In practice, however, as you might have noticed, what neoliberalism has done is not so much generate wealth as redistribute it upward to restore class power. So we have a stagnant economy, in which, as Stephen Colbert has pointed out, the only growth field America has left is our bodies.

Along with most of us getting poorer, Americans have, as a group, been getting fatter. As Julie Guthman argues in her book Weighing In: Obesity, Food Justice, and the Limits of Capitalism, a recent "spatial fix" for capitalism's problems of overproduction and overaccumulation has been to put the excess into our poor bodies.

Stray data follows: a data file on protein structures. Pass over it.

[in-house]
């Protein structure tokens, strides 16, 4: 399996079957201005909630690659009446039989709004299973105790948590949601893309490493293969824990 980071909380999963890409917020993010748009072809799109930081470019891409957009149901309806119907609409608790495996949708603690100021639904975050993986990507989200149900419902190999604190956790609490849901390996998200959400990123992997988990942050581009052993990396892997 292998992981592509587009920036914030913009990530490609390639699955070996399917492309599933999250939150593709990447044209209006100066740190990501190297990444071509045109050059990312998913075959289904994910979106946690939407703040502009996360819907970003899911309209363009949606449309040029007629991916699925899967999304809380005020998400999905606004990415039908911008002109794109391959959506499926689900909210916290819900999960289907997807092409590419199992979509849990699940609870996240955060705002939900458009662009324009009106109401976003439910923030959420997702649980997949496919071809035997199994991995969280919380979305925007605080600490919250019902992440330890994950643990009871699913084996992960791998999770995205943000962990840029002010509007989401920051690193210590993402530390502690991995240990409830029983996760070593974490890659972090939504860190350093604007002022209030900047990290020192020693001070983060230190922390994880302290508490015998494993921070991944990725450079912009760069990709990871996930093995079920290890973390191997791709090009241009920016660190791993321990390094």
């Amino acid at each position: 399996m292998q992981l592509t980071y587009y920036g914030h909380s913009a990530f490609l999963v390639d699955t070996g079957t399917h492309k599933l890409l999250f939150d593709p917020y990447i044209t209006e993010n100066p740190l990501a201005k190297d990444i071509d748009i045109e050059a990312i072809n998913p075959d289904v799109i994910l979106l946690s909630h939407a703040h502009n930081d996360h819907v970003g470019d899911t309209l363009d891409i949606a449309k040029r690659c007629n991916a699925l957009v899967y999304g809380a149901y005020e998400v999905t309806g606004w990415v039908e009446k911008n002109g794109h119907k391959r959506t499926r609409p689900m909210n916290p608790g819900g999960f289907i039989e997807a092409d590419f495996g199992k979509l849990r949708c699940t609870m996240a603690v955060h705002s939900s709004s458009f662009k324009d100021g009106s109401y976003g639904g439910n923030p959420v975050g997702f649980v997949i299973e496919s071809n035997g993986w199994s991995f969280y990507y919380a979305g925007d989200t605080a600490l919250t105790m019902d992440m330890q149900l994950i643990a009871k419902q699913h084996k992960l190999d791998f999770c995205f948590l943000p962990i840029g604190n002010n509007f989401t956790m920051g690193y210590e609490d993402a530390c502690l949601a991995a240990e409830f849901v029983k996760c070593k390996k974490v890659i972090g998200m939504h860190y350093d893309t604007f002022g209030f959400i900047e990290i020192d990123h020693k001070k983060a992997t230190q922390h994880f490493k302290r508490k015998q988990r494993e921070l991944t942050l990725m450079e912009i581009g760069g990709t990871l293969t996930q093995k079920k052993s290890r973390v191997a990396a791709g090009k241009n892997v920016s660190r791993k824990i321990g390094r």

Since the 1970s, declining wages have meant more people entering the labor force (or trying to) and more people working longer hours. So workers need fast, convenient, cheap food. The fast food industry has been aggressive in keeping wages low, and has also been one of the places absorbing the overproduction of agribusiness. Further, costs have been cut and profits increased by substituting cheaper products—high fructose corn syrup instead of cane sugar, for instance—as well as by industrialized agriculture, which works better for things like corn and soy than for things like broccoli and strawberries, which require more labor-intensive growing and harvesting practices. As food aid programs like food stamps and the women, infants, children WIC program have been cut back, the cost of fresh food has become even more prohibitive for many. As schools have faced cutbacks, lunch programs have turned to mass production and fast food franchise contracts, bringing more fast food to children.